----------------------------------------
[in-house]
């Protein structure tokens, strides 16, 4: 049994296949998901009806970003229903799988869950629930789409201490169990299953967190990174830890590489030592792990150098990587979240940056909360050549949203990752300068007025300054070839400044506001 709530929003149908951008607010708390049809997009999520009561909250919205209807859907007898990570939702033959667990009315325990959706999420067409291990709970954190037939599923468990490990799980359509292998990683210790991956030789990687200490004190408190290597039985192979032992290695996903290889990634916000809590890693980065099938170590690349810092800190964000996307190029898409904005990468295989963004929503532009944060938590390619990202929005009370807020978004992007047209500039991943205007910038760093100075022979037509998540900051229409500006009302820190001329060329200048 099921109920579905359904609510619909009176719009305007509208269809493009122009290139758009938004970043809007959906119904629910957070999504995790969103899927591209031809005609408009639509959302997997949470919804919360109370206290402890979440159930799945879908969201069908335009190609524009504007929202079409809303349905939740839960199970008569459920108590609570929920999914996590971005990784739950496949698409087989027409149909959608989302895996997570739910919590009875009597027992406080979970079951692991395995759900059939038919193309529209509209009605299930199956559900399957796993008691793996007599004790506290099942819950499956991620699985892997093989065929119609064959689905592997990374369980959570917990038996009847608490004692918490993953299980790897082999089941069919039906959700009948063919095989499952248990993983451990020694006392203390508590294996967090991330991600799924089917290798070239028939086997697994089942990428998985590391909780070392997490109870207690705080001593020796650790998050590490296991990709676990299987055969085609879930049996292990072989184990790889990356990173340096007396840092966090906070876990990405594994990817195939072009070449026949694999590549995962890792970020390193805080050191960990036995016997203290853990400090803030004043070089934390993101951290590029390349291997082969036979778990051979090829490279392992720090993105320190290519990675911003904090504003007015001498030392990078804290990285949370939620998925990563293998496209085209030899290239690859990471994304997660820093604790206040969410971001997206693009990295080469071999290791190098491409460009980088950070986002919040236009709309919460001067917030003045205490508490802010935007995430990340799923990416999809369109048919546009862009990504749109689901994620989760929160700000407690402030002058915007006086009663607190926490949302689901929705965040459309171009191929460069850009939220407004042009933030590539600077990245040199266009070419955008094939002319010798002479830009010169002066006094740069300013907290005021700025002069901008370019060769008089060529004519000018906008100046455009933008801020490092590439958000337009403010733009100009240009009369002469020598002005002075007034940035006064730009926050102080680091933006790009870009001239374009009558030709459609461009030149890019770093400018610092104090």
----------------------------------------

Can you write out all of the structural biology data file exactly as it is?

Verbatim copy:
[in-house]
């Protein structure tokens, strides 16, 4: 049994296949998901009806970003229903799988869950629930789409201490169990299953967190990174830890590489030592792990150098990587979240940056909360050549949203990752300068007025300054070839400044506001 709530929003149908951008607010708390049809997009999520009561909250919205209807859907007898990570939702033959667990009315325990959706999420067409291990709970954190037939599923468990490990799980359509292998990683210790991956030789990687200490004190408190290597039985192979032992290695996903290889990634916000809590890693980065099938170590690349810092800190964000996307190029898409904005990468295989963004929503532009944060938590390619990202929005009370807020978004992007047209500039991943205007910038760093100075022979037509998540900051229409500006009302820190001329060329200048 099921109920579905359904609510619909009176719009305007509208269809493009122009290139758009938004970043809007959906119904629910957070999504995790969103899927591209031809005609408009639509959302997997949470919804919360109370206290402890979440159930799945879908969201069908335009190609524009504007929202079409809303349905939740839960199970008569459920108590609570929920999914996590971005990784739950496949698409087989027409149909959608989302895996997570739910919590009875009597027992406080979970079951692991395995759900059939038919193309529209509209009605299930199956559900399957796993008691793996007599004790506290099942819950499956991620699985892997093989065929119609064959689905592997990374369980959570917990038996009847608490004692918490993953299980790897082999089941069919039906959700009948063919095989499952248990993983451990020694006392203390508590294996967090991330991600799924089917290798070239028939086997697994089942990428998985590391909780070392997490109870207690705080001593020796650790998050590490296991990709676990299987055969085609879930049996292990072989184990790889990356990173340096007396840092966090906070876990990405594994990817195939072009070449026949694999590549995962890792970020390193805080050191960990036995016997203290853990400090803030004043070089934390993101951290590029390349291997082969036979778990051979090829490279392992720090993105320190290519990675911003904090504003007015001498030392990078804290990285949370939620998925990563293998496209085209030899290239690859990471994304997660820093604790206040969410971001997206693009990295080469071999290791190098491409460009980088950070986002919040236009709309919460001067917030003045205490508490802010935007995430990340799923990416999809369109048919546009862009990504749109689901994620989760929160700000407690402030002058915007006086009663607190926490949302689901929705965040459309171009191929460069850009939220407004042009933030590539600077990245040199266009070419955008094939002319010798002479830009010169002066006094740069300013907290005021700025002069901008370019060769008089060529004519000018906008100046455009933008801020490092590439958000337009403010733009100009240009009369002469020598002005002075007034940035006064730009926050102080680091933006790009870009001239374009009558030709459609461009030149890019770093400018610092104090």